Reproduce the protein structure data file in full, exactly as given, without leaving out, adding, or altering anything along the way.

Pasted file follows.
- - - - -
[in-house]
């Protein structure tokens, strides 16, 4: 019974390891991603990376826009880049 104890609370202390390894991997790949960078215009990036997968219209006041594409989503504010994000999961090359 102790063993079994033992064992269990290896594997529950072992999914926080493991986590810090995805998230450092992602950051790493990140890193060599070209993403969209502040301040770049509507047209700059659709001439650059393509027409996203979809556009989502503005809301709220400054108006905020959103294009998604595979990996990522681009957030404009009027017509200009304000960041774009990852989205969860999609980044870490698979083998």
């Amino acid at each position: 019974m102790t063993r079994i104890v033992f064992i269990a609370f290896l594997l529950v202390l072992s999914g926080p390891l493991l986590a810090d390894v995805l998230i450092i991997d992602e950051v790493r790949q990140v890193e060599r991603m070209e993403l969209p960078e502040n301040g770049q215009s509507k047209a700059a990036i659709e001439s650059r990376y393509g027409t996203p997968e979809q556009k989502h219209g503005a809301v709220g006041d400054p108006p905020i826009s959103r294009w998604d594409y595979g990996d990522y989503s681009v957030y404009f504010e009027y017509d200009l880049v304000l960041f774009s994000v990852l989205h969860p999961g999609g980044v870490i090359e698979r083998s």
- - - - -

[in-house]
């Protein structure tokens, strides 16, 4: 019974390891991603990376826009880049 104890609370202390390894991997790949960078215009990036997968219209006041594409989503504010994000999961090359 102790063993079994033992064992269990290896594997529950072992999914926080493991986590810090995805998230450092992602950051790493990140890193060599070209993403969209502040301040770049509507047209700059659709001439650059393509027409996203979809556009989502503005809301709220400054108006905020959103294009998604595979990996990522681009957030404009009027017509200009304000960041774009990852989205969860999609980044870490698979083998």
């Amino acid at each position: 019974m102790t063993r079994i104890v033992f064992i269990a609370f290896l594997l529950v202390l072992s999914g926080p390891l493991l986590a810090d390894v995805l998230i450092i991997d992602e950051v790493r790949q990140v890193e060599r991603m070209e993403l969209p960078e502040n301040g770049q215009s509507k047209a700059a990036i659709e001439s650059r990376y393509g027409t996203p997968e979809q556009k989502h219209g503005a809301v709220g006041d400054p108006p905020i826009s959103r294009w998604d594409y595979g990996d990522y989503s681009v957030y404009f504010e009027y017509d200009l880049v304000l960041f774009s994000v990852l989205h969860p999961g999609g980044v870490i090359e698979r083998s």